Whilst I haven’t made my way through all 140 or so puzzles (I’m about half way through them) I’m glad to say that the difficulty ramp is quite well done, with the progression from Easy to Medium to Hard done well enough that you’ll likely find yourself challenged but rarely ever struggling for minutes on end. Should you find yourself breezing through everything Contraption Maker has to throw at you then dozens of incredibly obtuse puzzles await you care of the community, ensuring that you’ll likely never run out of new content to explore. If the current community is anything to go by Contraption Maker will have a long future ahead of it, fuelled by endless community challenges.

Contraption Maker Review Screenshot Wallpaper Indiana Tim

However the 1.0 version moniker is really only in spirit as Contraption Maker still seems to suffer from a few teething issues. Certain key combinations will inexplicably force you to desktop (copying and pasting is fraught with danger), usually erasing any progress you had made or anything you were working on at the time. The physics engine also appears to be a little bit selective in its behaviour with things not behaving exactly how you’d expect them to, something which I think was likely done in the aid of simplicity and limiting emergent behaviour. Considering the amount of development this game has seen over the past year I’m sure these issues will be resolved eventually (I submitted crash reports for everything I encountered) so I’d check the discussion forums to see how the latest build is faring.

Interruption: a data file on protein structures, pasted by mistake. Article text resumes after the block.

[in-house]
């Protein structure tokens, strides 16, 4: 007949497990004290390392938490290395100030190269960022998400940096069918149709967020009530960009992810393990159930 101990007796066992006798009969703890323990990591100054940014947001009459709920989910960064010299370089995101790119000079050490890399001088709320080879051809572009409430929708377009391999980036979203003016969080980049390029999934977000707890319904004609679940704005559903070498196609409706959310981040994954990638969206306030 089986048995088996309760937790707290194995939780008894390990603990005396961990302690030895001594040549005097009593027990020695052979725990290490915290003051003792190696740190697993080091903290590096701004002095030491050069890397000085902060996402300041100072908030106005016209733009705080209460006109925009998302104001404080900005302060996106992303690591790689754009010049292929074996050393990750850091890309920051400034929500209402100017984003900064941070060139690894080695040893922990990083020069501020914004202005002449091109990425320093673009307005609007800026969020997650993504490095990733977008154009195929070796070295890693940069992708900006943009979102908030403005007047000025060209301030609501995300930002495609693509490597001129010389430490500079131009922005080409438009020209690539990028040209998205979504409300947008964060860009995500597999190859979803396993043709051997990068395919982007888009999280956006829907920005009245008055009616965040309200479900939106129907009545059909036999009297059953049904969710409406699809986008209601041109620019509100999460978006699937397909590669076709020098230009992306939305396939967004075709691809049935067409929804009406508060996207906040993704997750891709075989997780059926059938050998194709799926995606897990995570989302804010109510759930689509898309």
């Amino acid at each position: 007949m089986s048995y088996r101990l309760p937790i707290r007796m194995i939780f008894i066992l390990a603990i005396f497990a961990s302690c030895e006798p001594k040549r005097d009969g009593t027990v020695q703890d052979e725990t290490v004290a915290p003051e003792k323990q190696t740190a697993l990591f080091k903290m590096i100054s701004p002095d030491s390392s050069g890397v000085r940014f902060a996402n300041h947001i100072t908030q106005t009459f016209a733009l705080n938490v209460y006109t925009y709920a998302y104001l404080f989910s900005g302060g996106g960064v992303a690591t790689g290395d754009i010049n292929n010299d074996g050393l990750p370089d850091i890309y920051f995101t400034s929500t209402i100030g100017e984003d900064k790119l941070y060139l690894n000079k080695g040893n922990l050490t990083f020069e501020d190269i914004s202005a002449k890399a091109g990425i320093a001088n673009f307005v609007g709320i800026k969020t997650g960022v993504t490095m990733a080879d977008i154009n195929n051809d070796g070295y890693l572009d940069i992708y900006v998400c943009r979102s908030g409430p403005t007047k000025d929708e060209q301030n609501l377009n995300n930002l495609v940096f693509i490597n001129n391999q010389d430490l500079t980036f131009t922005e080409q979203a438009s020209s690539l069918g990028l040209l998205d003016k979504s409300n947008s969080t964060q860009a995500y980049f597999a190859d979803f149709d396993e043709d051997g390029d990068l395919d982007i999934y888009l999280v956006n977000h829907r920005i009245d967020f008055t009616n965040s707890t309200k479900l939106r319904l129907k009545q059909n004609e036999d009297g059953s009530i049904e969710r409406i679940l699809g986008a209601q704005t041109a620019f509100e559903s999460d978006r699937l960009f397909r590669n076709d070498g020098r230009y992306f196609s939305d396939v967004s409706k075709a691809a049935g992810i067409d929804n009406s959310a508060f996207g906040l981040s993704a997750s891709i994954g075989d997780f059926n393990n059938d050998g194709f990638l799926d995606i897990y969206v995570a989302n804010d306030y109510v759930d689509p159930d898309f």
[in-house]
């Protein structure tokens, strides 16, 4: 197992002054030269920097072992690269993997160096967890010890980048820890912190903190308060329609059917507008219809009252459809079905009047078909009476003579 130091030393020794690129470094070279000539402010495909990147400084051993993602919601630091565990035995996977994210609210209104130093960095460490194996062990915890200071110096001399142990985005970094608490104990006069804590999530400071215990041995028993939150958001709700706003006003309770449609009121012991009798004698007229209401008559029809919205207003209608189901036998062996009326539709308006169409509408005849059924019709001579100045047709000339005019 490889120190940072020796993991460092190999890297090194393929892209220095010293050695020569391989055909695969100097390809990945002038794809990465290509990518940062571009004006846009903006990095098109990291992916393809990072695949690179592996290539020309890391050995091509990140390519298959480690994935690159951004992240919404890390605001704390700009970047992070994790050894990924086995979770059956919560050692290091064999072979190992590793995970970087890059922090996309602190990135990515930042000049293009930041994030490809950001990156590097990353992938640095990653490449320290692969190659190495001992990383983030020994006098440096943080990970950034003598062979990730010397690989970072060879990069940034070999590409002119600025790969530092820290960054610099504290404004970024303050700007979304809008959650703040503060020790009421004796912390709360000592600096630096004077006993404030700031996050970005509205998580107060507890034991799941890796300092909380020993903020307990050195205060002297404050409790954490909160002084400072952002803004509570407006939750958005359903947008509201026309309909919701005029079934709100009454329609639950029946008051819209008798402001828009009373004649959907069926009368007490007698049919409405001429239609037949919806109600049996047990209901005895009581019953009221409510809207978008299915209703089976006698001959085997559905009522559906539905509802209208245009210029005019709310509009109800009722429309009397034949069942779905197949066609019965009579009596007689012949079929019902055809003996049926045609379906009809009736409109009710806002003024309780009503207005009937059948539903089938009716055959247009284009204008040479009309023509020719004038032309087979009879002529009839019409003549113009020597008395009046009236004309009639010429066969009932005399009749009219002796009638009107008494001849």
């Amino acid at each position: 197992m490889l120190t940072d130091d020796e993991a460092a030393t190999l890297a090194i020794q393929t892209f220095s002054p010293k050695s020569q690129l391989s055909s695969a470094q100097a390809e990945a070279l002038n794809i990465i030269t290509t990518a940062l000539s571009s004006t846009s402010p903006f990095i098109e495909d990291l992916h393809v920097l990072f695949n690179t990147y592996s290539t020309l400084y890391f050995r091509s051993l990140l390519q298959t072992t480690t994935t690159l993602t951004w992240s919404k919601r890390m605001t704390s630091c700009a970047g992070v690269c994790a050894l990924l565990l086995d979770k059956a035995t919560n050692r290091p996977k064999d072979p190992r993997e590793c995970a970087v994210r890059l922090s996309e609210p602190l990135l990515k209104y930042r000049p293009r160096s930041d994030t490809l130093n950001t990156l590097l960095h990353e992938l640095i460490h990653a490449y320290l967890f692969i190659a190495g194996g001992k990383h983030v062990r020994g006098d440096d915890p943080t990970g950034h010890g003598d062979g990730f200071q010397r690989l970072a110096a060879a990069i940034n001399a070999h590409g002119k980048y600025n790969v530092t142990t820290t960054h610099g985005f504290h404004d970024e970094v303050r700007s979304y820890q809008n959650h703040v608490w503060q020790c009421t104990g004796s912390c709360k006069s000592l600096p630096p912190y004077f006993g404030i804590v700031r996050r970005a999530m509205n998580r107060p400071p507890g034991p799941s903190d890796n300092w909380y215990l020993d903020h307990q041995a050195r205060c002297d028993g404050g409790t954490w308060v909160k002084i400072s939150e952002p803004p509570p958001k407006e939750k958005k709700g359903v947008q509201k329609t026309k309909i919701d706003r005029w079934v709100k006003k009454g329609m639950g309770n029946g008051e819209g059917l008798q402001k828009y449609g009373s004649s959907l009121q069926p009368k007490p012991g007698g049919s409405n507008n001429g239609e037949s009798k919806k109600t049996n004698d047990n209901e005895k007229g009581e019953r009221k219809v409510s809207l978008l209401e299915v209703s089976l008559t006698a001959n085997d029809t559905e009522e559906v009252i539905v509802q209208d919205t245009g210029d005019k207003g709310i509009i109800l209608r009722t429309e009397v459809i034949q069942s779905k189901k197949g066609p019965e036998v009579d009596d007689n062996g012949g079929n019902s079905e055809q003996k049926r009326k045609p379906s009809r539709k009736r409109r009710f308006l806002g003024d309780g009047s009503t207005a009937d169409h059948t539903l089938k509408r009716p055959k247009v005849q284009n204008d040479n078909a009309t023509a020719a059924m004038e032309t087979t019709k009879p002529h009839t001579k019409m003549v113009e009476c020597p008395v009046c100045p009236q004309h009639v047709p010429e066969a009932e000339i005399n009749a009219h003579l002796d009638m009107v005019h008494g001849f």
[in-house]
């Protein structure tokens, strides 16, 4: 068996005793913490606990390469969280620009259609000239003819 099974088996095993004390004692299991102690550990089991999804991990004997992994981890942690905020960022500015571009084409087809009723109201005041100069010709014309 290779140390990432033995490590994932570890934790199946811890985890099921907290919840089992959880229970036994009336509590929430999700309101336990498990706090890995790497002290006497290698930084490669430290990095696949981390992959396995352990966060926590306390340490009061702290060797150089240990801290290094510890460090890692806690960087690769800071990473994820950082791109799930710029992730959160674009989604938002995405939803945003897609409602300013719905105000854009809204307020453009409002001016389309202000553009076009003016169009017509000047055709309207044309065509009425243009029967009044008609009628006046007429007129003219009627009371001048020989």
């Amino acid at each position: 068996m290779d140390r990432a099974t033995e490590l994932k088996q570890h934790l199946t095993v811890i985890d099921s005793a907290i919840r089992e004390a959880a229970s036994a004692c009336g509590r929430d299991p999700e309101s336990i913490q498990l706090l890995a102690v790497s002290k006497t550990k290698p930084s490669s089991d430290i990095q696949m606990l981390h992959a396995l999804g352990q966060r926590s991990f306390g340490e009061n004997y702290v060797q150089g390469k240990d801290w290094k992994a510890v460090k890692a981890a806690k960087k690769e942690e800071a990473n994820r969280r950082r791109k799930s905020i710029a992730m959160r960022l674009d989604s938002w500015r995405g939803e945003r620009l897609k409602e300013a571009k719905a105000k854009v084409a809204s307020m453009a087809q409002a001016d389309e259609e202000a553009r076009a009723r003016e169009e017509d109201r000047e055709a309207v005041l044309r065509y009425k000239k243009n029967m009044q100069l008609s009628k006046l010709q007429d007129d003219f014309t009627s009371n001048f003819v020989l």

What Contraption Maker really needs though isn’t so much an improved version, or even more puzzles, more I think it needs to find its way onto a tablet sooner rather than later. 20 years ago The Incredible Machine really only had one platform it could ever find itself on and thus no one would’ve ever considered putting it anywhere else. Today however games like this have a home that’s far more welcoming to it, one that is perfect for Contraption Maker’s innate pickup/putdown play style. Thankfully it looks like the developers are working on this and honestly if you’re thinking about getting Contraption Maker and don’t want to play it on PC I’d highly recommend waiting for the future release.

Contraption Maker Review Screenshot Wallpaper BALLS BALLS BALLS

Contraption Maker is everything you would expect a modern version of The Incredible Machine to be, taking the original premise and thoroughly modernizing it for today’s market. The puzzles, parts and free form creative mode will all be instantly familiar to long time fans with newcomers to this series being able to pick it up in no time. It’s still shaking off it’s beta status with crashes and funky behaviour peppering it’s otherwise solid execution, something that I hope to see remedied in the not too distant future. Personally I think it will make an absolutely fantastic tablet game, one that the current generation of 10 year olds will remember as fondly as we do when it comes to The Incredible Machine today.

Rating: 7.5/10

Contraption Maker is available on PC right now for $14.99 (although you get 2 copies for that price). Total play time was 2 hours.